General Motors (GM) - Get Report has spent the last few years hyping the potential of its China business. On Wednesday, investors were reminded of the downside of betting heavily on what remains a politically charged closed market.
Shares of GM and Ford (F) - Get Report fell 1.85% and less than 1%, respectively, after a Chinese official was quoted in the China Daily newspaper saying that the government could impose a penalty on a U.S. automaker for monopolistic behavior. The automaker was not identified but is believed to be GM.
The report comes as President-elect Donald Trump has rankled China with his rhetoric on trade and comments on Taiwan. It also more broadly represents a rethink on foreign investment going on in China, as the country tries to prioritize its own industries instead of relying on international automakers and other manufacturers.
GM said in a statement it "fully respects local laws and regulations wherever we operate." Ford said it was unaware of any issues.
The report comes barely a week after GM announced record deliveries in China in November, with the automaker and its joint venture partners delivering 371,740 vehicles in the month. For the year, the company and affiliates have grown retail sales in China by 8.5% on an annualized basis to more than 3.4 million units.
Through the first nine months of 2016 GM reported higher sales in China, at 2.7 million units, than in all of North America, where it sold 2.6 million units. Critics argued those numbers are somewhat misleading, as they include all vehicles sold by GM's joint venture partners in the country and not just core GM brands, but regardless the company's business in the Middle Kingdom is significant.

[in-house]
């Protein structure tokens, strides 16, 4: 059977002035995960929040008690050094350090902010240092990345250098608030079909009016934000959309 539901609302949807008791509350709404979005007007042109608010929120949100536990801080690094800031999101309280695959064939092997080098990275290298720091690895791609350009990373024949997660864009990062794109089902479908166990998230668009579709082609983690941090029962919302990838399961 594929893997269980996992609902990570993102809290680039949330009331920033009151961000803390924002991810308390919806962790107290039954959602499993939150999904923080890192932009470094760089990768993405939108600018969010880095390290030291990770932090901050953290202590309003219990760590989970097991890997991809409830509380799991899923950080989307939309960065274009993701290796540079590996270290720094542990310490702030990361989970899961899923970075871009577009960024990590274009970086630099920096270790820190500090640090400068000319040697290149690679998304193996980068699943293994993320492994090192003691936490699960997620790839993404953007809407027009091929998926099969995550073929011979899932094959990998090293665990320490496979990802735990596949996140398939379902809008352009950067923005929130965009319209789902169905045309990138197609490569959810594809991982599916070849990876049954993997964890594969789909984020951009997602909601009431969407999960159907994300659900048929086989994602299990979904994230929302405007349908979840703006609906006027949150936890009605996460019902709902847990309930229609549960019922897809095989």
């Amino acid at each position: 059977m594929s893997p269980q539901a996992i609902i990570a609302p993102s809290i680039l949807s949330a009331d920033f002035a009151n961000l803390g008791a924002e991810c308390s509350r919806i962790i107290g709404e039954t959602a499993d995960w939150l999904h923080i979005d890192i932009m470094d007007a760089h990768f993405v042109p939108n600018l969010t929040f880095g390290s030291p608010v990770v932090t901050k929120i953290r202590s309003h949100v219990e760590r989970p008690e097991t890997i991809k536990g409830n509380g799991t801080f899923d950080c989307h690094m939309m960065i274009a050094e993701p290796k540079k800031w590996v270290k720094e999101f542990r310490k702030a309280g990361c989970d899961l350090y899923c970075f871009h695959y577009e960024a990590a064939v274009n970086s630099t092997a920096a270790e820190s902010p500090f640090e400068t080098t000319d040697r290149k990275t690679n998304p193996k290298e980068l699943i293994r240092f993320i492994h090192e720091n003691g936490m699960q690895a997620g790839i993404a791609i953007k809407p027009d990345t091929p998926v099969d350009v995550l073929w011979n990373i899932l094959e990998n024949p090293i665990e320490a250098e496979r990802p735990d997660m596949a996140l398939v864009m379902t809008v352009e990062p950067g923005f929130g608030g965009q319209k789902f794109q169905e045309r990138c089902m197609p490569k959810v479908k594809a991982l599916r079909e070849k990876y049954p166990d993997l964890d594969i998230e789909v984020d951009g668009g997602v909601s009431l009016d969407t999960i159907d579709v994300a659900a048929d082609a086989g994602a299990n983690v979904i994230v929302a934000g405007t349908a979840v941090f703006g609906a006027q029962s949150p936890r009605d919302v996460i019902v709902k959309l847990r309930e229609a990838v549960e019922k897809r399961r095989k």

But for all the sales, China -- for now -- is adding very little to the bottom line. GM International, the unit that includes China, generated adjusted Ebit of $300 million in the third quarter, compared to $3.3 billion for North America. China's influence made international the second most profitable region for the automaker, but it contributed just 9% of total Ebit.
Which is to say that China is still more of a bet on the future for GM than a key driver of current results. The company earlier this year announced a five-year plan that included rolling out more than 60 new and refreshed models with a focus on higher-margin SUVs and luxury vehicles in part to hedge itself against a downturn in the U.S. market.
Automakers need to be in the world's largest market, and GM to its credit has aggressively built an impressive share there. But as China reminded on Wednesday, such aggressiveness is not without risk.